Extensive reconstruction also affected the very core of the castle with living spaces. The massive donjon together with most of the fortifications of the acropolis were demolished and replaced by a massive four-winged building on the ground plan of an irregular trapezoid. It was a similar type of fortified royal residence, as we know from Zvolen or Vígľaš, and which is connected to the Italian castles. In the southern and eastern wings of the castle were residential and representative spaces, the other two wings were used for economic and operational purposes.
The unfurnished building was used as his seat for several years by the Hungarian king Ladislav Pohrobok, after whose death (in 1454) the importance of the castle declined.
The card was reversed in connection with the expansion of the Ottoman Empire, whose troops conquered the then capital of Hungary, Buda, in 1529. Bratislava became the new capital of the kingdom, which was already ruled by the Habsburgs, and Bratislava Castle underwent a renaissance reconstruction in this connection in the years 1552 - 62. A year after the reconstruction, festivities connected with the coronation of Maximilian II took place. for the King of Hungary. From the second half of the 16th century until the reign of Joseph II. the Crown Tower was a place of preservation of Hungarian coronation jewels.
The war events of the Turkish wars and anti-Habsburg uprisings also affected Bratislava Castle, whose poor condition required extensive Baroque restoration after 1629 by the imperial architect Carlon. Pavol Pálfi, as the hereditary captain of Bratislava Castle, also supervised the construction. The roofs of the castle were replaced, the palace was built up one floor, thus gaining today's proportions. They built turrets on three corners and there was also a unification of facades and interior modifications. The fortifications of the castle were strengthened by the construction of the so-called Leopold's Bastion.
During the reign of Maria Theresa, the Bratislava Castle complex underwent extensive reconstruction for the needs of the Hungarian queen's residence. At that time, the castle also became the seat of the Hungarian governor Albert of Saxony-Tešín. In addition to modifications to the castle itself, which were to increase its representativeness and comfort, it was also expanded by several outbuildings. From the eastern side, vol. Theresian, where there were living quarters, a covered riding hall was added from the north, together with a baroque garden and a garden pavilion. An economic extension was added to the west side.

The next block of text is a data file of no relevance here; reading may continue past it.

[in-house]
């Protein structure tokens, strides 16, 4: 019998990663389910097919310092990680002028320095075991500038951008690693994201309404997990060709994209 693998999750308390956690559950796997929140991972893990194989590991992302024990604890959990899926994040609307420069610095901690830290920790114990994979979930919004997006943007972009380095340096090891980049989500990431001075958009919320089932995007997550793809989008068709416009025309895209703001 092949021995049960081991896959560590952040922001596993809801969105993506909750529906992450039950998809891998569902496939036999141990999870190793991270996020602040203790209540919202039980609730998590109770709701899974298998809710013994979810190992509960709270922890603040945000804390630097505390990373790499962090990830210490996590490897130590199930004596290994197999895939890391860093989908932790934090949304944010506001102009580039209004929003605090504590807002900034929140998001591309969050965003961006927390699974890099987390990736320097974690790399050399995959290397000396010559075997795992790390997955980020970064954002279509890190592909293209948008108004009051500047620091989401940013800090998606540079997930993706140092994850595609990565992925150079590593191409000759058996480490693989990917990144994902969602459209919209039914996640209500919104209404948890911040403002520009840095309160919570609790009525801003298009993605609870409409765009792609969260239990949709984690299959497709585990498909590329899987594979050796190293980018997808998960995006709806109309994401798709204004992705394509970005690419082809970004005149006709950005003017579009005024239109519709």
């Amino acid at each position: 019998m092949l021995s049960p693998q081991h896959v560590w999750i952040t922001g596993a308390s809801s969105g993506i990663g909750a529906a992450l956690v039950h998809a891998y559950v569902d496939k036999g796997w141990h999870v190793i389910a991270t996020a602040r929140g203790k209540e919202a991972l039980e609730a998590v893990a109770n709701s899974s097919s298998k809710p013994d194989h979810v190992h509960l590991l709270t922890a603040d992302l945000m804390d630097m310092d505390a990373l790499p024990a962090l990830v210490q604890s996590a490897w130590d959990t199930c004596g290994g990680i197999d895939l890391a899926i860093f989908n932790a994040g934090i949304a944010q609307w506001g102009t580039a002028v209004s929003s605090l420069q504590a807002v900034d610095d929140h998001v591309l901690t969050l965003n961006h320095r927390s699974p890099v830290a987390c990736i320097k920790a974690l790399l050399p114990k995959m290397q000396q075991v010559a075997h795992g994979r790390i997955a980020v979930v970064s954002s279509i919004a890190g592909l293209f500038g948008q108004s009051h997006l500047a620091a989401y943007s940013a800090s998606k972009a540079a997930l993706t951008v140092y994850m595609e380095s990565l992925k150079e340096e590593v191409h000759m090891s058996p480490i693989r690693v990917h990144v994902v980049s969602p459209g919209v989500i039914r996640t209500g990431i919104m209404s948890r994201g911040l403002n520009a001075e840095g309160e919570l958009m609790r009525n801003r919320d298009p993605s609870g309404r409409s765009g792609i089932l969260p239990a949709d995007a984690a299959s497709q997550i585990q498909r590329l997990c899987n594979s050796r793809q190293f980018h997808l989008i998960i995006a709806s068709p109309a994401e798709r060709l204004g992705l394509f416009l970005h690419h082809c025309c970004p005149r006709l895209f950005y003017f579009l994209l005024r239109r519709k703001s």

A turning point in the history of Bratislava Castle was the arrival of Joseph II. to the royal throne. He abolished the office of Hungarian governor and moved the regional offices from Bratislava to Vienna. As a result, the recently completed castle lost its use in the form of a representative residence. In 1784, a general seminary settled here, which educated priests of the Catholic Church. One of its graduates was, for example, Anton Bernolák. However, the castle did not suit the new purpose very well.
The new user of Bratislava Castle became the army in 1802 and the original representative premises were changed into dormitories for soldiers. This also made the castle fatal, as in 1811 the soldiers carelessly caused a fire, during which the palace building and many houses in the castle grounds burned down. The palace was turned into a ruin, but the castle grounds were still used by the army for its own needs.
This situation began to change after the Second World War, when the army left Bratislava Castle. The first civil use of the castle grounds was the construction of an amphitheater on the northern terrace of the castle, during which there was a significant impact on the terrain.
The castle itself was restored in 1953. The idea was initiated by the writer and painter Janko Alexy and the authors of the project Alfred Piffl and Dušan Martinček. Reconstruction works took place in the years 1956 - 68 and their goal was to restore the castle to its form from the Theresian period. The castle, already as a national cultural monument, became a space for expositions of the Slovak National Museum and there were also representative spaces of the Slovak National Council.
Another comprehensive restoration of the castle itself, this time associated with detailed archaeological and historical-architectural research, took place in 2008 - 2014. It was funded by the National Council of the Slovak Republic and is part of a large-scale project to reconstruct the appearance of the castle and its surroundings. reconstruction during the reign of Maria Theresa. It also includes the restoration of no longer preserved parts of the castle, including the northern garden with a garden pavilion. The research prior to the reconstruction brought several interesting and hitherto unknown findings about the history of the castle and the older settlement.